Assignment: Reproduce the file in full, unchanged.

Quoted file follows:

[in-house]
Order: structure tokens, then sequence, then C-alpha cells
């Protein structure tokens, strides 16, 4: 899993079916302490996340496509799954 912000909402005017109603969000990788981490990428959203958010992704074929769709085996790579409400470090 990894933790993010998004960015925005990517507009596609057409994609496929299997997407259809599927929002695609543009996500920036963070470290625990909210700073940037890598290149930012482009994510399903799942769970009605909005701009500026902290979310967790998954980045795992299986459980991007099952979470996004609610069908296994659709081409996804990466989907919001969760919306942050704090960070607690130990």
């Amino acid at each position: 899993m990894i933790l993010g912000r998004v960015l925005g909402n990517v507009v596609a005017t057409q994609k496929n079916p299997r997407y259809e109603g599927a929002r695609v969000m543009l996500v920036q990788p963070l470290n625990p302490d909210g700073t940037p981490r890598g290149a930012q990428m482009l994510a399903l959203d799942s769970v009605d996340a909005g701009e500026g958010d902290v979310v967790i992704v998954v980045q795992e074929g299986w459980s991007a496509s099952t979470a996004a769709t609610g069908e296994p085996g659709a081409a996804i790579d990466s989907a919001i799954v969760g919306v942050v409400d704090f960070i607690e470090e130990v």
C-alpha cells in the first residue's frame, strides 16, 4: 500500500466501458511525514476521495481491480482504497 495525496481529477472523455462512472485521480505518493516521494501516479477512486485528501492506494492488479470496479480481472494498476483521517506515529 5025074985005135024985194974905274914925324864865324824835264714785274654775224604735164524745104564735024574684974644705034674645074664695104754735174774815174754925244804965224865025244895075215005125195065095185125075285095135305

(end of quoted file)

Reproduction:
[in-house]
Order: structure tokens, then sequence, then C-alpha cells
């Protein structure tokens, strides 16, 4: 899993079916302490996340496509799954 912000909402005017109603969000990788981490990428959203958010992704074929769709085996790579409400470090 990894933790993010998004960015925005990517507009596609057409994609496929299997997407259809599927929002695609543009996500920036963070470290625990909210700073940037890598290149930012482009994510399903799942769970009605909005701009500026902290979310967790998954980045795992299986459980991007099952979470996004609610069908296994659709081409996804990466989907919001969760919306942050704090960070607690130990």
């Amino acid at each position: 899993m990894i933790l993010g912000r998004v960015l925005g909402n990517v507009v596609a005017t057409q994609k496929n079916p299997r997407y259809e109603g599927a929002r695609v969000m543009l996500v920036q990788p963070l470290n625990p302490d909210g700073t940037p981490r890598g290149a930012q990428m482009l994510a399903l959203d799942s769970v009605d996340a909005g701009e500026g958010d902290v979310v967790i992704v998954v980045q795992e074929g299986w459980s991007a496509s099952t979470a996004a769709t609610g069908e296994p085996g659709a081409a996804i790579d990466s989907a919001i799954v969760g919306v942050v409400d704090f960070i607690e470090e130990v």
C-alpha cells in the first residue's frame, strides 16, 4: 500500500466501458511525514476521495481491480482504497 495525496481529477472523455462512472485521480505518493516521494501516479477512486485528501492506494492488479470496479480481472494498476483521517506515529 5025074985005135024985194974905274914925324864865324824835264714785274654775224604735164524745104564735024574684974644705034674645074664695104754735174774815174754925244804965224865025244895075215005125195065095185125075285095135305